Cinderella Circumstances: She is a daughter of a rich gentry woman and a clergyman. However, her parents died. Her mother's brother kindly took her as his won daughter, but unfortunately he died as well. His wife treats her as the worst wicked stepmother there ever was.
Deadpan Snarker: "I had green eyes, reader, but for him they were newly dyed I suppose."
Did You Think I Can't Feel?: Twice: Once when she calls the old aunt out, and asks Mrs Reed if she thinks she could live without any kindness or sympathy. The other time is when she gets provoked by Mr Rochester into the "our spirits are equal, yadda yadda" speech.
I Just Want to Have Friends: As a child. She even tells Helen that she'd willingly get kicked by a horse if it would make Helen love her.
Mama Bear: Towards Adèle. She doesn't take it well when people mistreat her, but as a governess, she often cannot do a lot.
Orphan's Ordeal: Both her parents died when she was very little, practically a baby. Her uncle Reed loved his sister and took her as his own, but he died soon too, and her aunt hated her like plague. Her relatives from her father's side exist, but they come in the picture much later in the story. Part of it was Mrs Reed's doing.
Plain Jane: Arguably the Trope Namer, although it's hinted that she's more attractive than she gives herself credit for.
Unexpected Inheritance: She ends up inheriting a large fortune from her paternal uncle, whom she never met in person.
The Unfavorite: Her aunt absolutely despised her. The reason was that Jane was a favourite of her late husband who seemed to prefer little Jane over his own children. She also didn't approve of Jane's character who was not a traditionally cute child.
Byronic Hero: He's dark and troubled, snarky, cynical and attractive despite his lack of good looks. Society frowns upon his loner's ways, but deep down he's a good person who suffered horribly; though admittedly, some of it was at least partly his doing and his fault.
Deadpan Snarker: He snarks a lot at practically everybody. He's so deadpan that he manages to play a role of a gypsy woman, telling fortune to several female characters. Only one of them figures it out.
Gold Digger: Married Bertha for her money, and also for her renowned beauty. However, it was mostly due to his family's meddling. His father and his elder brother wanted him to be wealthy and genteel. Little did they know what they had got him into.
Looking for Love in All the Wrong Places: Céline is simply the only mistress Rochester names. He tells Jane there have been other women, but none of them were what he wanted in a long-tern relationship.
Manipulative Bastard: He plays many strange tricks on Jane to make her jealous and to keep her from finding out about Bertha.
Tall, Dark and Snarky: He's described as very dark and nearly black. He compares himself to Hephaistos, a Greek god of fire and black-smithery. Jane agrees. He appears intimidating to nearly everybody. It's partly his defence mechanism because he suffered a lot, but it's easy to imagine him as a snarker even in his young age with his family.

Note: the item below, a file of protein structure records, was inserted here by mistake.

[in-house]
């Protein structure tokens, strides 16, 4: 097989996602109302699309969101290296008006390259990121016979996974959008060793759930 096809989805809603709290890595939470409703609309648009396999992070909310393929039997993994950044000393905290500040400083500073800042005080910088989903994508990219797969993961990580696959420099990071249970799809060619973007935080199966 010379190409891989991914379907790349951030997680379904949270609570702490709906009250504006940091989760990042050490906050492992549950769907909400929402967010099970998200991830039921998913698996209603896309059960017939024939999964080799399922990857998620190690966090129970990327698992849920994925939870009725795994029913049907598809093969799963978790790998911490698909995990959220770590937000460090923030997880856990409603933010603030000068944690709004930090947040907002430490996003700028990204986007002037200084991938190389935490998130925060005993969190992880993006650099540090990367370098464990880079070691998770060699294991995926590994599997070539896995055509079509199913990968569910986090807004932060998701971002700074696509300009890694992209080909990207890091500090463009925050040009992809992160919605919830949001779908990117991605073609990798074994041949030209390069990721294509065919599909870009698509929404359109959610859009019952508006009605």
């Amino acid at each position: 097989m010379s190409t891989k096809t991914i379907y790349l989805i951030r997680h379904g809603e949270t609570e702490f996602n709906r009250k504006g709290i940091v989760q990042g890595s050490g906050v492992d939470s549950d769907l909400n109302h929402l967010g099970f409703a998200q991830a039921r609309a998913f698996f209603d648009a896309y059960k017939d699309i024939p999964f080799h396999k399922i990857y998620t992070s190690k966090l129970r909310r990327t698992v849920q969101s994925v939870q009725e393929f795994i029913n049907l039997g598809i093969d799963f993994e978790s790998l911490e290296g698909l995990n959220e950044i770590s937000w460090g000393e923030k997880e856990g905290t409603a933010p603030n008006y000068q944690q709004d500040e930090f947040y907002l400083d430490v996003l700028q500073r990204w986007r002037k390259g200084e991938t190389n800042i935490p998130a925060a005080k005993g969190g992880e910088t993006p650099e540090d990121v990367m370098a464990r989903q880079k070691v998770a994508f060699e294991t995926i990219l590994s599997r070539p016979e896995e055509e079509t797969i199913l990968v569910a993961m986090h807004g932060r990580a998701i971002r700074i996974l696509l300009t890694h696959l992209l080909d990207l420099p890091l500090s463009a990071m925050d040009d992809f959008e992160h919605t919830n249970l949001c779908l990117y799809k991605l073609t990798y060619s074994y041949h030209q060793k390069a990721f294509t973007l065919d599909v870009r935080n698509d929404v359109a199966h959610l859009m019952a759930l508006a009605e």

Break the Haughty: She a very proud and haughty rich woman at the beginning of the novel. Her son failed her, however, ruining their family. She's also very uncomfortable being humbled by Jane.
Doting Parent: To her own children. They do not thank her for it. Especially John.
Jerkass: She's mean and nasty to Jane, never showing her a shade of affection, yet believes herself to be her nice benefactress, worthy of praise and admiration. What an effing bitch!
Karmic Death: She never did anything to redeem herself and never regretted the way she treated her poor orphaned niece. She died when her son was dead, her family in debts and her daughters barely caring for her. Sad fate, but she fully deserved it. And it was good riddance.
Kick the Dog: Concealing Jane's existence from her existing relatives.
Jerk with a Heart of Jerk: He takes after his mother in this regard. He seems to enjoy torturing young Jane. When he becomes an adult, he acts like a jerk to his mother as well, constantly asking her for money and never showing her love or respect.
Holier Than Thou: Shown especially in the scene when he forces a girl to cut her naturally curly hair when his own wife and daughters wear fake curls.
Hypocrite: In how he provides for his family, as opposed to how he provides for the girls at Lowood. Bites him in the ass badly later.
Jerkass: He's a mean one. He treats the orphaned girls and their teachers like they're worthless. He's evil and stupid, and he doesn't even know it.
Sinister Minister: As a clergyman of rich, honourable and influential family, he has quite a strong position, but he has a sick, twisted mind. For instance, he scares Jane with his idea of hell and horrible religious teachings.
Cool Big Sis: She becomes one to Jane when Jane grows up and becomes a teacher at Lowood.